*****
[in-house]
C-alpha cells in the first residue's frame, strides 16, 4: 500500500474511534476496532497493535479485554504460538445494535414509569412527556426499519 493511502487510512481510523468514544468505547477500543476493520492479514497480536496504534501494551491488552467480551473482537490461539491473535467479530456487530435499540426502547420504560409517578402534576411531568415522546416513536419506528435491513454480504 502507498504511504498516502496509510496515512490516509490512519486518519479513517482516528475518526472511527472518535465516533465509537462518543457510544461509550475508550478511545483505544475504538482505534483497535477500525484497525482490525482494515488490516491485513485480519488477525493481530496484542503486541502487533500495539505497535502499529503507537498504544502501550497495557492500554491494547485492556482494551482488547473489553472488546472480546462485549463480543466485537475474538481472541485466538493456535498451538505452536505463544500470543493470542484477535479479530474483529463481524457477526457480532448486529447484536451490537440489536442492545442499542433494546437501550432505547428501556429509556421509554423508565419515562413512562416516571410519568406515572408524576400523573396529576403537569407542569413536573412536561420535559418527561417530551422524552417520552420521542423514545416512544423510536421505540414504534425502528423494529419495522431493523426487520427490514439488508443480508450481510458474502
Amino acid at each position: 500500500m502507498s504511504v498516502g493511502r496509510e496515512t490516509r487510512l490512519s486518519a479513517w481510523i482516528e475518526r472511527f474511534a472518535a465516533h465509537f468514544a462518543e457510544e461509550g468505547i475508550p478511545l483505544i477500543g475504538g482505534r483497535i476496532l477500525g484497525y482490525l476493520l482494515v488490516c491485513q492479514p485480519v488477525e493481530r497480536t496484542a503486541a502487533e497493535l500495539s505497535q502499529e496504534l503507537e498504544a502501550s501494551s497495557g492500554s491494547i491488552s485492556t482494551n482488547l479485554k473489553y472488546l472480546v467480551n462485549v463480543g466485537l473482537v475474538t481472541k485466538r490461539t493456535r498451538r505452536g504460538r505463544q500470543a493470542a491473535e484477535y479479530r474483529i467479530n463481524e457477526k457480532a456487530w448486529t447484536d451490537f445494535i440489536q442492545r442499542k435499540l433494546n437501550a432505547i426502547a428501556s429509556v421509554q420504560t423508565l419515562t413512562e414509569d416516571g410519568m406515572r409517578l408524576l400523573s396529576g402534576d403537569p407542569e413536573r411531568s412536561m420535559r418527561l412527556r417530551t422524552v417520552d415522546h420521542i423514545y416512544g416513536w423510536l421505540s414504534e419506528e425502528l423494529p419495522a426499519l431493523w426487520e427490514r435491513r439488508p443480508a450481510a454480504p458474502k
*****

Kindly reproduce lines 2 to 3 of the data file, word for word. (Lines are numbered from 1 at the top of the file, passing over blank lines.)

C-alpha cells in the first residue's frame, strides 16, 4: 500500500474511534476496532497493535479485554504460538445494535414509569412527556426499519 493511502487510512481510523468514544468505547477500543476493520492479514497480536496504534501494551491488552467480551473482537490461539491473535467479530456487530435499540426502547420504560409517578402534576411531568415522546416513536419506528435491513454480504 502507498504511504498516502496509510496515512490516509490512519486518519479513517482516528475518526472511527472518535465516533465509537462518543457510544461509550475508550478511545483505544475504538482505534483497535477500525484497525482490525482494515488490516491485513485480519488477525493481530496484542503486541502487533500495539505497535502499529503507537498504544502501550497495557492500554491494547485492556482494551482488547473489553472488546472480546462485549463480543466485537475474538481472541485466538493456535498451538505452536505463544500470543493470542484477535479479530474483529463481524457477526457480532448486529447484536451490537440489536442492545442499542433494546437501550432505547428501556429509556421509554423508565419515562413512562416516571410519568406515572408524576400523573396529576403537569407542569413536573412536561420535559418527561417530551422524552417520552420521542423514545416512544423510536421505540414504534425502528423494529419495522431493523426487520427490514439488508443480508450481510458474502
Amino acid at each position: 500500500m502507498s504511504v498516502g493511502r496509510e496515512t490516509r487510512l490512519s486518519a479513517w481510523i482516528e475518526r472511527f474511534a472518535a465516533h465509537f468514544a462518543e457510544e461509550g468505547i475508550p478511545l483505544i477500543g475504538g482505534r483497535i476496532l477500525g484497525y482490525l476493520l482494515v488490516c491485513q492479514p485480519v488477525e493481530r497480536t496484542a503486541a502487533e497493535l500495539s505497535q502499529e496504534l503507537e498504544a502501550s501494551s497495557g492500554s491494547i491488552s485492556t482494551n482488547l479485554k473489553y472488546l472480546v467480551n462485549v463480543g466485537l473482537v475474538t481472541k485466538r490461539t493456535r498451538r505452536g504460538r505463544q500470543a493470542a491473535e484477535y479479530r474483529i467479530n463481524e457477526k457480532a456487530w448486529t447484536d451490537f445494535i440489536q442492545r442499542k435499540l433494546n437501550a432505547i426502547a428501556s429509556v421509554q420504560t423508565l419515562t413512562e414509569d416516571g410519568m406515572r409517578l408524576l400523573s396529576g402534576d403537569p407542569e413536573r411531568s412536561m420535559r418527561l412527556r417530551t422524552v417520552d415522546h420521542i423514545y416512544g416513536w423510536l421505540s414504534e419506528e425502528l423494529p419495522a426499519l431493523w426487520e427490514r435491513r439488508p443480508a450481510a454480504p458474502k